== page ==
Tag Archives: The Long Price

THE PRICE OF SPRING – Daniel Abraham (2009)

The Price Of SpringWhen I ended this book – and with it the series – my cheeks were moist with tears, and my lips formed a broad smile. It is one of the faces of happiness I take most delight in, and it is rare. The series as a whole is among the best things I’ve ever read.

The Price Of Spring takes off slowly, and feels a bit like an afterthought to the impressive ending of the third book at first. But after about 100 pages, it picks up speed and becomes a page turner too. More importantly, the true magnitude of Abraham’s power as an author becomes clear. The series is stunningly well conceived, and the full weight of plot lines started in A Shadow in Summer start to reveal itself. There are no loose ends and it turns out that nothing in the books is superfluous. Yet, it doesn’t feel forced at all. One of the main qualities of this series is that it feels so natural and so balanced that one forgets one is reading something artificial, a construct by an author. This goes for the plot, and it goes for the prose too. Both the language and the deeply moving story about humanity this giant set of words convey, couldn’t resonate more with the reality of life and the order of things.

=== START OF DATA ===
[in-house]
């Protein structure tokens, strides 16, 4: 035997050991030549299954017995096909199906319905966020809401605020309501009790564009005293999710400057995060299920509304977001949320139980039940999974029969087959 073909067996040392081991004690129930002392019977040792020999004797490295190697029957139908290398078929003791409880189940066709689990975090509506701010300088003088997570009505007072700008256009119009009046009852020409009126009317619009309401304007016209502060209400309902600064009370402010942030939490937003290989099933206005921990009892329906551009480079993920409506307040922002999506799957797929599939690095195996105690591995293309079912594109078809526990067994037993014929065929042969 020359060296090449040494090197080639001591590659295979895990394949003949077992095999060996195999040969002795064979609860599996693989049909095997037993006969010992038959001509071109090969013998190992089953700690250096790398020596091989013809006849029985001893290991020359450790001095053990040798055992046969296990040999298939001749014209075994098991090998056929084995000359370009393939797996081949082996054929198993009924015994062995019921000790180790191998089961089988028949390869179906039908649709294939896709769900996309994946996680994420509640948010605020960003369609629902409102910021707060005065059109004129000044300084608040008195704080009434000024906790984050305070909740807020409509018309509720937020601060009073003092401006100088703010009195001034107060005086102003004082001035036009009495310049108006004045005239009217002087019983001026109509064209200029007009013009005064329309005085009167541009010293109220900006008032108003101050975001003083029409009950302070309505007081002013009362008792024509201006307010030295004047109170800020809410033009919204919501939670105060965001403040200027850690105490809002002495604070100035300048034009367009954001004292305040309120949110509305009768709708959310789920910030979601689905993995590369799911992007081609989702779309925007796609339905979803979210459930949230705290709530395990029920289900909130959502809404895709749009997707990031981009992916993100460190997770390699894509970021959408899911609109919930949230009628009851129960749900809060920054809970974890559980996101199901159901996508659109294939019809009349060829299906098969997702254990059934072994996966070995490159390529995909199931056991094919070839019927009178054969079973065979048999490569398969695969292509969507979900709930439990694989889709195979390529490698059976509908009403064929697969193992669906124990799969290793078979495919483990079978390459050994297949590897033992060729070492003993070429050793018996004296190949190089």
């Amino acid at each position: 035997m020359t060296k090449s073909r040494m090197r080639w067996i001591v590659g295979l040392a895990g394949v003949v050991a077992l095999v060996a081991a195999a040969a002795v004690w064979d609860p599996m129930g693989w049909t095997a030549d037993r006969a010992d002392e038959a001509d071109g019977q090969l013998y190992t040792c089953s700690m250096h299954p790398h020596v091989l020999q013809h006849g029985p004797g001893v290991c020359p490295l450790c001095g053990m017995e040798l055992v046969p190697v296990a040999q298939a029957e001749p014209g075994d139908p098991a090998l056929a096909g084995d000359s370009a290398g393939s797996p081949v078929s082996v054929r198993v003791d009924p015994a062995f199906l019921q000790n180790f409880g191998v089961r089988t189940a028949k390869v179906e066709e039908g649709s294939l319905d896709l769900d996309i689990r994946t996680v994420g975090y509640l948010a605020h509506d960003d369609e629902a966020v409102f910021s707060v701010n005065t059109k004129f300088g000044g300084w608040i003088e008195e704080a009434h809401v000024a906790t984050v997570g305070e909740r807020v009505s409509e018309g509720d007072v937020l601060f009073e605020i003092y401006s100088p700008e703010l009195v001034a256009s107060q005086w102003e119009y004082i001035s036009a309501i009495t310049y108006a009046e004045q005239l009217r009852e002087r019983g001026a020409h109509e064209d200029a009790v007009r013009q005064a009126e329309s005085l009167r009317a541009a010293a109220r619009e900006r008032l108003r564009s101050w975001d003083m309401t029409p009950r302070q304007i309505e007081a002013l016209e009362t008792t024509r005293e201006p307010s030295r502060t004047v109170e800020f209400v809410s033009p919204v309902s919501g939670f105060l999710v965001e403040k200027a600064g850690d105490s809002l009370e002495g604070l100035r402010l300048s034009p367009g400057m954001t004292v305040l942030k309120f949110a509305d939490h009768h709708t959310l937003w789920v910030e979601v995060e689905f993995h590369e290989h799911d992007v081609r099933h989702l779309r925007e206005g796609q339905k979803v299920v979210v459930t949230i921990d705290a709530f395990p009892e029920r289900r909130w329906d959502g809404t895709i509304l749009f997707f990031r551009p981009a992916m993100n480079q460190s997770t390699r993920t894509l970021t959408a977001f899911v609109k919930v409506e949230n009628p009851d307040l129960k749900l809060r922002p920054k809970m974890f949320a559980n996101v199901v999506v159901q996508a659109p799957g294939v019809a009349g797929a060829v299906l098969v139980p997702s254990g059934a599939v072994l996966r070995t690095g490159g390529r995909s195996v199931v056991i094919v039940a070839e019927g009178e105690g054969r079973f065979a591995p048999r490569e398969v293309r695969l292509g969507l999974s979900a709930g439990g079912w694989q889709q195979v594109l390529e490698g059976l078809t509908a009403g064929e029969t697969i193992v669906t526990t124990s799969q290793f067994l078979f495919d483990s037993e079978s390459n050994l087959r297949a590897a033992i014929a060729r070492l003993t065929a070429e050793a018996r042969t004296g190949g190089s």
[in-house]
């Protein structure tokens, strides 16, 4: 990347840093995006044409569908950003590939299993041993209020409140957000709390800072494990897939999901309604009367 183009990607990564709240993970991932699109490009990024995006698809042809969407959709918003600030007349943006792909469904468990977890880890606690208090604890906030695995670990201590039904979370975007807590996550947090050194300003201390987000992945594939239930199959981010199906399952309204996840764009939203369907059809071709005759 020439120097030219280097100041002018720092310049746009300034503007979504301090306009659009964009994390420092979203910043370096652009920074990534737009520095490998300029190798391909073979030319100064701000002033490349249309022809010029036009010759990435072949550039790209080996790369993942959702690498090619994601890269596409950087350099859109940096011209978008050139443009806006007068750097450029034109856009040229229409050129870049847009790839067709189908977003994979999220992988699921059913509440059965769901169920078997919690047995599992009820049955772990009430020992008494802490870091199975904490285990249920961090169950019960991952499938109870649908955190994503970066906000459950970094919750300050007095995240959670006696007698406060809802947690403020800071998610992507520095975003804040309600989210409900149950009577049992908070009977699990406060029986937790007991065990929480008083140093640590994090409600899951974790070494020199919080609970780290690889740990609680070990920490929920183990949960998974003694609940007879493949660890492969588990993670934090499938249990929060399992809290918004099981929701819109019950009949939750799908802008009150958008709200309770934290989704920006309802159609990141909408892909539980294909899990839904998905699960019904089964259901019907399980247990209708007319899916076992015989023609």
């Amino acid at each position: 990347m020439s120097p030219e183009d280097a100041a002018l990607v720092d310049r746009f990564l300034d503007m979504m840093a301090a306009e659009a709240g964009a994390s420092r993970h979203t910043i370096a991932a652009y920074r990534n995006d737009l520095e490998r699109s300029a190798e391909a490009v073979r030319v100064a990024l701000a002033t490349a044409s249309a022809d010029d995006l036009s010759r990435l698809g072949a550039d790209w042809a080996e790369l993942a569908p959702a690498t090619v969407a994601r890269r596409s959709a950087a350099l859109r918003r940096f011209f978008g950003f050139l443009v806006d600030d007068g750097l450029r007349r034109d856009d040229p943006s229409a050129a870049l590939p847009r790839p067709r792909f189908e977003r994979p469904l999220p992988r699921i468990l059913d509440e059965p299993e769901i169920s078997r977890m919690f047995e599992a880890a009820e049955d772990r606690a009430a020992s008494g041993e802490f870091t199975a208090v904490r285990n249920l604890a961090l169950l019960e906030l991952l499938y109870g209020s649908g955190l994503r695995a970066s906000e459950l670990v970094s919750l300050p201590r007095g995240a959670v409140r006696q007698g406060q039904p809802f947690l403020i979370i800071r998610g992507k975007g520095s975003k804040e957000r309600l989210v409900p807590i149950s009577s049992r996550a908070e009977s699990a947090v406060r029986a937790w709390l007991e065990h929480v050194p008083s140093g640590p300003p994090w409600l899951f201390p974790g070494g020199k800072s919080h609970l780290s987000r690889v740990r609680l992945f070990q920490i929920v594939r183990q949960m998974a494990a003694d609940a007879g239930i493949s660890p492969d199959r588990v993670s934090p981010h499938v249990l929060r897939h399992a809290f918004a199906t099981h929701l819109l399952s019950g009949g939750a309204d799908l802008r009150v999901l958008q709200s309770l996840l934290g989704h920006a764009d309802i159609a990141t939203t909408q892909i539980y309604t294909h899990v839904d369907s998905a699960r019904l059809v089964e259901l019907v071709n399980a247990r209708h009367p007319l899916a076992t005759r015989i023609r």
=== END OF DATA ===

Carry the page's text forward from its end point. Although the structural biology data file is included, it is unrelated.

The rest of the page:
The series spans the life of Otah Machi, and as such has it all: the energy, hope and folly of youth, the contemplation, regret and peace of old age, and everything in between. It is very much a story about human characters, and not about gods or immortal mages. It is deeply moving, and yet as exciting as any other great adventure tale set in a fantastical world. Its canvas is big enough, so that the story about friendship and family is not a mere miniature, but something fleshed out, given depth and perspective by the politics and history around it. If it takes a village to raise a child, it takes nations to bring great characters truly to life.

For me, the greatest quality of The Long Price Quartet is that is has no pretension whatsoever. It does not try to show off, nor tries to preach. It is not heavy handed, nor overshadowed by something other than itself. And while magicians are called poets in the books, it is not meta literature. The messages it conveys are old, simple and humble ones. It doesn’t need some showy narrative device, it doesn’t try to be different or new, it’s not centered around some gimmick or one neat idea. The books of the Long Price are about love and life. Please, give them a try.